Thinking About Photography (and Aging)

I watched a video this week and the two photographers, Ian Plant and Colleen Miniuk, talked about how, from their perspective, there are no rules in photography (the example they used was the rule of thirds for composition). They believe that the primary goal of photography is to make an esthetically pleasing image, one that is beautiful and tells a story. As I have been thinking about this, it seems like the only story I can tell with integrity is my story. I may tell you that I am working to capture the essence of the Naples Botanical Garden, but what I think this really means is that I am working to show you how I perceive the Garden, how it impacts me, what I find beautiful as I walk down the many paths every week during our winter stay. How the Garden touches my soul.

Of course some of my photography is simply recording “what is” in the few seconds it takes to push the shutter. I have a lot of those photos in my files that help me compensate for my poor memory. The featured photo for today’s post doesn’t fit into that category, however. I took it several years ago and I remember being pulled into the color and the lighting. It spoke to me of the beauty of nature as it matures. I found this photo again this week and I believe it is even more reflective of what I am trying to get my brain around in the learning journey of being old.

This photo reflects how my story was unfolding then; and how my story continues to mature today. I am reading a book by Parker Palmer, one of my favorite non-fiction writers, entitled On the Brink of Everything: Grace, Gravity, & Getting Old. This is a book of essays he wrote to help him gain an understanding of his own aging, and I am experiencing the joy of seeing myself in most of what he has written. The most important reading in my life has been when the writing is helping me know more about the person who I am within the context of life, and when I read with courage I discover the person I am really meant to be. These frequently haven’t been the same, but that is another post.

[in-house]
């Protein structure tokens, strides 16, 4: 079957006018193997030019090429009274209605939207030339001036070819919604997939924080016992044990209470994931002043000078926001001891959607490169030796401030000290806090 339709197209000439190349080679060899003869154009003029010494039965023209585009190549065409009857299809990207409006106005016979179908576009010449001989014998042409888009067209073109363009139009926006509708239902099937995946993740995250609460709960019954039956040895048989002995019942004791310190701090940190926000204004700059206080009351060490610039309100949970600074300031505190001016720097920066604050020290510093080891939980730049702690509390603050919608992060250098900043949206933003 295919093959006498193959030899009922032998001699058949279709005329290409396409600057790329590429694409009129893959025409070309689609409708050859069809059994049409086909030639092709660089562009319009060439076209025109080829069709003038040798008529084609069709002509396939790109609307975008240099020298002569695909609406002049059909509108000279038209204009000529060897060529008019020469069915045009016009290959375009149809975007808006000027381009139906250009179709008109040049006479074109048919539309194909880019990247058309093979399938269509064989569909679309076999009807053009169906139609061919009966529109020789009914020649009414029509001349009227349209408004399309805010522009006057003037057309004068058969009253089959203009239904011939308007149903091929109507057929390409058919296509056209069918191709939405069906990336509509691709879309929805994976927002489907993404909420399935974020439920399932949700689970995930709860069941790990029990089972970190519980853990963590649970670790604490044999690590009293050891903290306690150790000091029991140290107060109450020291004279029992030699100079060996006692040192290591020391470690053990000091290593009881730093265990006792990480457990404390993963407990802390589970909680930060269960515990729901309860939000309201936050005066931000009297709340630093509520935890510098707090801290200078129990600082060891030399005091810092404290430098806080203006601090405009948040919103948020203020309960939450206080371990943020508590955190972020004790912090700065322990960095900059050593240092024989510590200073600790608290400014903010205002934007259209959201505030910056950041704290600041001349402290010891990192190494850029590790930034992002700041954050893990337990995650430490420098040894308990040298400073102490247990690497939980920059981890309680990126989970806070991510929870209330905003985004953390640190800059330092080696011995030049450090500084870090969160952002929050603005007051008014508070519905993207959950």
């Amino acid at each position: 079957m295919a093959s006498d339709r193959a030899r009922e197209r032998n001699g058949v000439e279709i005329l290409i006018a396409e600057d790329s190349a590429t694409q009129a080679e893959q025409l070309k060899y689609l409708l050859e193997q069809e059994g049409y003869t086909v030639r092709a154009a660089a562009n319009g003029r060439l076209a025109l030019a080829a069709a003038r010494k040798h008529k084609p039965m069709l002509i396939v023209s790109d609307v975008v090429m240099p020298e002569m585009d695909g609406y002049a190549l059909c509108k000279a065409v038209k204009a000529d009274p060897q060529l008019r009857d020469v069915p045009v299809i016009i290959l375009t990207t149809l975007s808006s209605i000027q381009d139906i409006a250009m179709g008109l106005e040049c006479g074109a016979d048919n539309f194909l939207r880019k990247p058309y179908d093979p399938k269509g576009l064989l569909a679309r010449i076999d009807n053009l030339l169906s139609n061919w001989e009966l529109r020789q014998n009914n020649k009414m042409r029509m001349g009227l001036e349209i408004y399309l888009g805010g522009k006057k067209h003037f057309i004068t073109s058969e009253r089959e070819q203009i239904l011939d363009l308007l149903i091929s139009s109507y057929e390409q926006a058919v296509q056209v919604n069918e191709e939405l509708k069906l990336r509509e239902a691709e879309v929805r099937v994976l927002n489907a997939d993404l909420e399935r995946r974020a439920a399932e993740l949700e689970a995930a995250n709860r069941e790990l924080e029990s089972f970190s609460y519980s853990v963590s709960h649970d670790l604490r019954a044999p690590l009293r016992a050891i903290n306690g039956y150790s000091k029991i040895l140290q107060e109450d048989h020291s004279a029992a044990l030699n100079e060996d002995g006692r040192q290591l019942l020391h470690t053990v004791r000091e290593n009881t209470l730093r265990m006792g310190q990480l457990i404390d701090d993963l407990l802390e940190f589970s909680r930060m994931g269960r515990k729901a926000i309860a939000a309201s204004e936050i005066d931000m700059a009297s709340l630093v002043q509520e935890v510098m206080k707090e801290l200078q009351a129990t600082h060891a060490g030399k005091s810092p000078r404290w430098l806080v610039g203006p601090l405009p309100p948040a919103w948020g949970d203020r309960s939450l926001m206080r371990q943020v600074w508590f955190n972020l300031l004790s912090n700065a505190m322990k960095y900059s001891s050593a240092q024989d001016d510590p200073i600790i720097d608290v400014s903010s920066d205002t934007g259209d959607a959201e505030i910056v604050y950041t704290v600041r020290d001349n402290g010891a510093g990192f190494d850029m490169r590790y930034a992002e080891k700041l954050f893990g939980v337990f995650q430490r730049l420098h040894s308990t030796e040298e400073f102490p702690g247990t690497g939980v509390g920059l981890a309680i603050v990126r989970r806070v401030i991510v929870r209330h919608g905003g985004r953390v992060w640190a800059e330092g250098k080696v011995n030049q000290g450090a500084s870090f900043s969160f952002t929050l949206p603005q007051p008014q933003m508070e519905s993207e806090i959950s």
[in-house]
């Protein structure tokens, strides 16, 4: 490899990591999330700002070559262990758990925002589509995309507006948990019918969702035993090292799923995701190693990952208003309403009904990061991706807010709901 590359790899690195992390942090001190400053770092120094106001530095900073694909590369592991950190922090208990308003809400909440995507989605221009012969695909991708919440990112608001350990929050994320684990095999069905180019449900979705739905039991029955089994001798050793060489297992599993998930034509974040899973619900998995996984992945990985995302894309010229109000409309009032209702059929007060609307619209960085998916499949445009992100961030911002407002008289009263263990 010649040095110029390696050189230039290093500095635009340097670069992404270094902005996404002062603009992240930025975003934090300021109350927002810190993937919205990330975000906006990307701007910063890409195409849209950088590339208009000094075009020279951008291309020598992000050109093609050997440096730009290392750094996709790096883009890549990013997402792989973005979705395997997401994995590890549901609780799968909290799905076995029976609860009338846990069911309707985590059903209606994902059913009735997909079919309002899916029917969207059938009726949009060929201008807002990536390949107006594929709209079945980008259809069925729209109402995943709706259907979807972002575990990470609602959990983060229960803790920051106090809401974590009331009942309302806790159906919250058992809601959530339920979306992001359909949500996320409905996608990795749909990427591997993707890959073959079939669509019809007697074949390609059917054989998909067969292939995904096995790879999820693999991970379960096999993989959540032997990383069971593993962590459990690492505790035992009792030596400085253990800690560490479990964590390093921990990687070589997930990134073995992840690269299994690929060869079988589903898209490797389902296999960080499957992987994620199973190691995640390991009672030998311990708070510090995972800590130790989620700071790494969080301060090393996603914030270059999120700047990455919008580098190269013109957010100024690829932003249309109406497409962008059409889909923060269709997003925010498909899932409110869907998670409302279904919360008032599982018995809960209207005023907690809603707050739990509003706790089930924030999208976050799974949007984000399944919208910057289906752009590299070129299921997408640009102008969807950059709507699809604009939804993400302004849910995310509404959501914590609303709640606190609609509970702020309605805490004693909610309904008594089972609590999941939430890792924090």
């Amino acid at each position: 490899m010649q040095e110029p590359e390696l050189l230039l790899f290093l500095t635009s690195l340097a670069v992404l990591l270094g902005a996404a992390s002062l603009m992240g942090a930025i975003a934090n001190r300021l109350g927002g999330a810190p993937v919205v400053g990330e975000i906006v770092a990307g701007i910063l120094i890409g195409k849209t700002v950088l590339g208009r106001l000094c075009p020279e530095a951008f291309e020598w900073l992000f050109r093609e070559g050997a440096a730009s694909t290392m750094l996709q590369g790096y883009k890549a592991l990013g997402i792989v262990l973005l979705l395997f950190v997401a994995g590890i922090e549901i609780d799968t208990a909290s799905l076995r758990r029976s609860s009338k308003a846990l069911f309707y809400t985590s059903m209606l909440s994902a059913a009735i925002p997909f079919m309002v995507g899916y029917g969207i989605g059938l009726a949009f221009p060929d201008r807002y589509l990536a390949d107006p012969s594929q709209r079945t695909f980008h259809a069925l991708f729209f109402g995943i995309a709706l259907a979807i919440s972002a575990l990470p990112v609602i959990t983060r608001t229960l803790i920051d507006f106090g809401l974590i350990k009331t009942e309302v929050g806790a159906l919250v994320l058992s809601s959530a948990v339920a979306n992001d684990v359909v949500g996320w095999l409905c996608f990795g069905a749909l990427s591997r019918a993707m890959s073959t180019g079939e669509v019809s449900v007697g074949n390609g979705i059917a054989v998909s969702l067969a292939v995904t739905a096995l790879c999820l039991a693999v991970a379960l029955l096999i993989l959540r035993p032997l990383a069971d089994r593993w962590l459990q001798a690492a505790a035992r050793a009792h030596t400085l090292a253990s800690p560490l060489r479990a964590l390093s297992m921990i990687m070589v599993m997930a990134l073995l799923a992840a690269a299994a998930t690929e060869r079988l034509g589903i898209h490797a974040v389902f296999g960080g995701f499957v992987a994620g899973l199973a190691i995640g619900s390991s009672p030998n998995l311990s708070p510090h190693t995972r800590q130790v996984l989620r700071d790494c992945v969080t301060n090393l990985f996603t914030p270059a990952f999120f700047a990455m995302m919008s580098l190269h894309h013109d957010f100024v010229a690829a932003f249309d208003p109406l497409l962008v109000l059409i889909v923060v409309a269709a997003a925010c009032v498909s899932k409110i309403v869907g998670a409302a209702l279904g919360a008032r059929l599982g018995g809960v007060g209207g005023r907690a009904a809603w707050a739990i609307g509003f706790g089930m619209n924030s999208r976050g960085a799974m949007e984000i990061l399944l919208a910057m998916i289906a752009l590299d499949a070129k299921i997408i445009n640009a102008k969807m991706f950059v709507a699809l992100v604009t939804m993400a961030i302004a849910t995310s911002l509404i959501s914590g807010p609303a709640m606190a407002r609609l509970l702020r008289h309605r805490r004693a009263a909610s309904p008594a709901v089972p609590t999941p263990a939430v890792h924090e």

This post is about realizing that my story is a beautiful story. It is a story of pain and pleasure, anger and forgiveness, falling down and getting back up, missed opportunities and exciting success, great loves and painful losses, arrogance and humility. As I sit with my laptop on my lap and my fingers on the keys, I pause my writing, close my eyes, and think about all that has happened before. I come to the conclusion that I wouldn’t change a thing – nothing. My life isn’t like a book that I can go back and edit, delete some parts that I am embarrassed by or make me cry when I think about them. I can’t rip those pages out and burn them, have the brain cells that hold the memories electrocuted. No, all those experiences are written in my history with permanent ink and they make my story what it is.

My life is a beautiful story. If I truly embrace my life story as beautiful, it seems logical that I will be better able to recognize all of life’s stories as they unfold before me and, if my camera is with me, will be able to capture the beauty of life’s joy and suffering, life and death. Yes, I can express my life story, our life story, with my photographic images and it seems I will be successful with a few that will be beautiful.

I burst into laughter with the realization that these high ideals would best be achieved if I were living in a 25 year old body. But my current favorite motto comes to mind – it is what it is.